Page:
Two weeks ago, Senator Joe Manchin of West Virginia announced he would not join fellow Democrats in supporting major new spending to combat climate change and transition to a low-carbon economy. Last night, we got the news that Manchin had reached agreement with Democratic leadership in the Senate to do just that.
Sen. Manchin had cited concerns about inflation as a reason for his opposition to new spending. At the time, Resilience Intel reported that it was polluting industries that have had the most significant direct impact in driving prices up, across the whole economy, and major climate investment is a way to address and contain inflation.
That Resilience Intel article also found:
“The effect of shifting to climate-smart distributed clean energy systems will be a more agile, stable, inclusive, and consumer-friendly economy—one where small towns and Main Street economies can diversify and thrive. The status quo, with heavy dependency on polluting energy systems, cannot deliver that kind of sustainable economic recovery.”
A few things have shifted since Manchin floated his most recent blocking of new climate investment:
- It became clear to many in West Virginia that reinforcing dependence on fossil fuels was not going to lead to better economic outcomes for most people;
- The Federal Reserve moved to increase interest rates by 0.75% again, which suggests mainstream banking and finance will not drive as much everyday economic activity as before;
- The overall economic output of the US economy declined for the 2nd consecutive quarter.
The Financial Times is reporting, today:
“Data published by the commerce department on Thursday showed gross domestic product fell 0.9 per cent on an annualised basis in the second quarter, or a 0.2 per cent fall from the previous quarter. This follows first-quarter GDP data showing the US economy shrank 1.6 per cent in the first three months of 2022.”
In other words: it was already true that climate investment would benefit people and communities, and would counteract key drivers of ongoing inflation, but now it will be much harder to hide that fact. Those left out of economic recovery and hit hard by inflation will be less likely to see any short-term boost to economic prospects without a structured, targeted intervention to steer the economy away from costly and counterproductive polluting practices.
- Climate investment is a needed boost right now, which can benefit people and communities and guard against further economic backsliding for the most vulnerable.
- It is also a way to create jobs; decentralized energy systems require more people doing more things, both in the physical world and in the data universe.
- It was estimated that blocking the Build Back Better plan cost West Virginia 10,000 jobs, even as the state was largely left out of the post-lockdown jobs boom happening across much of the country.
The new Senate bill is called the “Inflation Reduction Act of 2022” and would address inflation by:
- Closing tax loopholes and raising revenue;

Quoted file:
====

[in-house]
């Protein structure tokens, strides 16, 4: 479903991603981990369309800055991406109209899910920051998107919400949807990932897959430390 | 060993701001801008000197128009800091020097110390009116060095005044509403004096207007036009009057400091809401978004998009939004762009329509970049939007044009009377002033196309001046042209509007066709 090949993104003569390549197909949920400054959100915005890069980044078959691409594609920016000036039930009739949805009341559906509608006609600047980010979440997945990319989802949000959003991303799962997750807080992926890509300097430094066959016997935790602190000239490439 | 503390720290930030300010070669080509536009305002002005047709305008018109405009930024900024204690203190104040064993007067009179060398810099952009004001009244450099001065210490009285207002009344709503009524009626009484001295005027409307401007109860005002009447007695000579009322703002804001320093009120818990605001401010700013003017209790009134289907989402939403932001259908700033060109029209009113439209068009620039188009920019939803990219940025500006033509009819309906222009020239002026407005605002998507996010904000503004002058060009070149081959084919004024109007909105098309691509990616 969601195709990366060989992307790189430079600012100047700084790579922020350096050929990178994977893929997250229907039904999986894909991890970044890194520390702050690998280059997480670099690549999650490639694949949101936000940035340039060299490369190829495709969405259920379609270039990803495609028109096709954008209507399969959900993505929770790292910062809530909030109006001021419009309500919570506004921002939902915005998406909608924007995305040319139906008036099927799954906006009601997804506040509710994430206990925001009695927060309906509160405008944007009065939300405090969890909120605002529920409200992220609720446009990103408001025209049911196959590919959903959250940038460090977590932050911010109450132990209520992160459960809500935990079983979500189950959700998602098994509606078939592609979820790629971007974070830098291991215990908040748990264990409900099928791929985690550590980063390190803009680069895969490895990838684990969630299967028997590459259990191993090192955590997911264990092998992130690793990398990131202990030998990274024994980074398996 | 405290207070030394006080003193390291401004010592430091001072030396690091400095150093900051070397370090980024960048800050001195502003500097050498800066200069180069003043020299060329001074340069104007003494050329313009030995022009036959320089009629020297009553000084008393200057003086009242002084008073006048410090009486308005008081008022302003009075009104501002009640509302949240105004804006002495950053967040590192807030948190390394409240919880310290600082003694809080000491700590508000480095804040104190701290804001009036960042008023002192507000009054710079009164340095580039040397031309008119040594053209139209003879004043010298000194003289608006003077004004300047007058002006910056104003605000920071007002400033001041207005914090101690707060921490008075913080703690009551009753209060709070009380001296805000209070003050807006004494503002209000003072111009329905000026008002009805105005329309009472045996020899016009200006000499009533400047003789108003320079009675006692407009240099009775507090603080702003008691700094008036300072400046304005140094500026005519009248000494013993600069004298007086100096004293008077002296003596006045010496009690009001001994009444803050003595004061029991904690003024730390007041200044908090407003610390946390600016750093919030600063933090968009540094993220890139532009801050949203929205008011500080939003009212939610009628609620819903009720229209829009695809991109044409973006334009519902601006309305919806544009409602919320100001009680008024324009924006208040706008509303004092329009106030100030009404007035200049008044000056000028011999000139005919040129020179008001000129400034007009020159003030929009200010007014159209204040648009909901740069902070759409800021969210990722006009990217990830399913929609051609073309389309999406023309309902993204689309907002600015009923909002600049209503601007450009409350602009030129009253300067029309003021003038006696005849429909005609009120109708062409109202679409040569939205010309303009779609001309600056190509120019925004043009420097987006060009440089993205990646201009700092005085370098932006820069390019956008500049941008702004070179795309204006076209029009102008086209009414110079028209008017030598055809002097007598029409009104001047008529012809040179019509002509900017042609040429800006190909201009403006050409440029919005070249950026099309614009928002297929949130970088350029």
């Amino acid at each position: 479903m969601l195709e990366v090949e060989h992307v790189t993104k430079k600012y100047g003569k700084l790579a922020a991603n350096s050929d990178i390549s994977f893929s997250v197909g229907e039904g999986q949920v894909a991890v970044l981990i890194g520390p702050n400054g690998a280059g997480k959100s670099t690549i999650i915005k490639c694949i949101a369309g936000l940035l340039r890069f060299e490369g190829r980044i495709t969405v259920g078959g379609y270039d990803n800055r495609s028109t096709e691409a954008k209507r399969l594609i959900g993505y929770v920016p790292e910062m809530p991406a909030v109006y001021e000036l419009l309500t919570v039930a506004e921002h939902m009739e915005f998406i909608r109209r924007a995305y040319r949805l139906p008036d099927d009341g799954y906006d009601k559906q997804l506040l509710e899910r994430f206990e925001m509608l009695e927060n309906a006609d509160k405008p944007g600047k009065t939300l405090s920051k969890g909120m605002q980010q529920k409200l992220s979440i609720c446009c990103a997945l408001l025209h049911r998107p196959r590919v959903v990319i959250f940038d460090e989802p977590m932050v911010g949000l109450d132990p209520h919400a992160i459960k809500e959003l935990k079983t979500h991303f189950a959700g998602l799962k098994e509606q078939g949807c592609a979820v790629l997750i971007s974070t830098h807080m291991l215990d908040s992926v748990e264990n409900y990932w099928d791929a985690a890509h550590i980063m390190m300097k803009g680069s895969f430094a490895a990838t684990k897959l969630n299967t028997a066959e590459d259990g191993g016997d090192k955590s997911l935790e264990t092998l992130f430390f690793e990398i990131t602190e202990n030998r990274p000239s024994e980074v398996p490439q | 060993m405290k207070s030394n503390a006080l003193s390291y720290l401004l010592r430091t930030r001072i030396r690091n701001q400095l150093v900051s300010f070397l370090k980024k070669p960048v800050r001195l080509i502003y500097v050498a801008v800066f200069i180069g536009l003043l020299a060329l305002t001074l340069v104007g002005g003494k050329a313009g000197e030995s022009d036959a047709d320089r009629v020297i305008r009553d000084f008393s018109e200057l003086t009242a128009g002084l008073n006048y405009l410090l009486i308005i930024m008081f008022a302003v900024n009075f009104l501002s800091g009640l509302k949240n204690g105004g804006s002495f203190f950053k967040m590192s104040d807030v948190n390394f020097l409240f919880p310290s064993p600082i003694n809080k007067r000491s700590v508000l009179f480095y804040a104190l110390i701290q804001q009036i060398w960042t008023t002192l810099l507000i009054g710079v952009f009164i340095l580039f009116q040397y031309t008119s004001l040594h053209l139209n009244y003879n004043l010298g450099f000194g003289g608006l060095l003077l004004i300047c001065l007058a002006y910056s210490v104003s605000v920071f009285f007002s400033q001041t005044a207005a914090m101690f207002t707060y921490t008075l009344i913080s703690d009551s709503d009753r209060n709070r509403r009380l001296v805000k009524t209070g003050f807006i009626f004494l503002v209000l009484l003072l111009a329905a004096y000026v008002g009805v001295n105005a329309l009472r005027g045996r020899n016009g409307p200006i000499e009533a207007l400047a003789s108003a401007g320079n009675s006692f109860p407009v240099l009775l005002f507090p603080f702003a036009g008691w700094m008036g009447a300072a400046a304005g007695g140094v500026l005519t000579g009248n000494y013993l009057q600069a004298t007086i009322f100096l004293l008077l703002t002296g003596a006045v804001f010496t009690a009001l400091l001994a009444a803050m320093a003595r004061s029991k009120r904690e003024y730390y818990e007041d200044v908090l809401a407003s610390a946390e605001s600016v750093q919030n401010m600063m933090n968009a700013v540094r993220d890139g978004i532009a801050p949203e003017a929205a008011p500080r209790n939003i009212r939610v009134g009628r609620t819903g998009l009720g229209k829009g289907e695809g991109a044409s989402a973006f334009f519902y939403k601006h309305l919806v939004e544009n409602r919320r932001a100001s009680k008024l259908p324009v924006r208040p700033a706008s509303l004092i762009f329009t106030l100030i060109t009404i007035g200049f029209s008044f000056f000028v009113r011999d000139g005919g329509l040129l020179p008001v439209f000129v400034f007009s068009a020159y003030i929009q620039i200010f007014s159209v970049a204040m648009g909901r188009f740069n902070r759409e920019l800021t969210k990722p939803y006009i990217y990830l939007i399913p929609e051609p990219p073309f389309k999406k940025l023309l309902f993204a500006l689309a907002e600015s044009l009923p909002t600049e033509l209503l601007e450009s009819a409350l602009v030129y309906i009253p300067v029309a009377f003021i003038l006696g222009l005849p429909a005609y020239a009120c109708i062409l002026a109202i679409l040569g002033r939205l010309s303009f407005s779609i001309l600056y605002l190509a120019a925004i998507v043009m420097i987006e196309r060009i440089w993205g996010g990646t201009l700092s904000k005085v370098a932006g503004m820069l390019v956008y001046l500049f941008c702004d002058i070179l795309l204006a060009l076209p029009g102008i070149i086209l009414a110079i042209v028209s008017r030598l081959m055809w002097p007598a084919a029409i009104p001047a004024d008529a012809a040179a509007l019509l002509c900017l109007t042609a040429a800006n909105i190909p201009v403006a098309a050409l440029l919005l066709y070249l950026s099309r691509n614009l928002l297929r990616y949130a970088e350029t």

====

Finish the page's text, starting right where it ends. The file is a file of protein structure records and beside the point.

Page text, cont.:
- Aligning tax incentives with clean innovation, new investment, and more affordable pricing for consumers;
- Investing in energy security;
- Making clean energy incentives permanent, so they don’t need to be renewed every year;
- Acting to expand Affordable Care Act coverage and reduce healthcare costs.
Finance Committee Chair Sen. Ron Wyden, Democrat of Oregon, explains:
“For the first time, the tax code is going to reward emissions reductions, and encourage the development of new clean energy technologies as soon as they come online. No longer will Congress need to legislate technology by technology, making it easier to bring new technologies to market. Importantly, this is permanent energy policy. Congress will no longer need to extend these incentives every few years, giving companies and states certainty to plan clean energy projects and create jobs.”
This realignment of taxes and incentives would not only steer new investment to clean energy and expand access and affordability for lower income communities; it will be the most aggressive decoupling of job creation from fossil fuels in American history. For the first time, national legislation, taxes and incentives for small businesses, and everyday economic activity will align with a transition away from climate pollution.
There is still a journey ahead, for this legislation to become law. All 50 members of the Senate Democratic conference must vote in favor, including Arizona Senator Kyrsten Sinema, who has not publicly signed on, as of 1:30 pm EDT today. Then, the House of Representatives—where a sizable Progressive Caucus wants far more comprehensive climate action—will have to agree.
So, this isn’t yet legislative victory. The big news, though, is that the United States may be about to pass the most consequential climate legislation in its history. It is estimated the new spending and incentives in the Inflation Reduction Act of 2022 will support 40% reduction in overall US emissions by 2030.
If this legislation becomes law, it would position the US to lead with more strength and credibility in international negotiations on climate cooperation. The fiscal responsibility, risk reduction, and innovation elements of the legislation could also give the US much greater flexibility to support mobilization of climate finance.
In short, this legislation could motivate a global raising of climate ambition, with more money from more countries moving into climate-smart manufacturing, infrastructure, and agriculture. It could also have a significant impact on the world’s ability to address urgent intersecting crises while fostering sustainable transformation.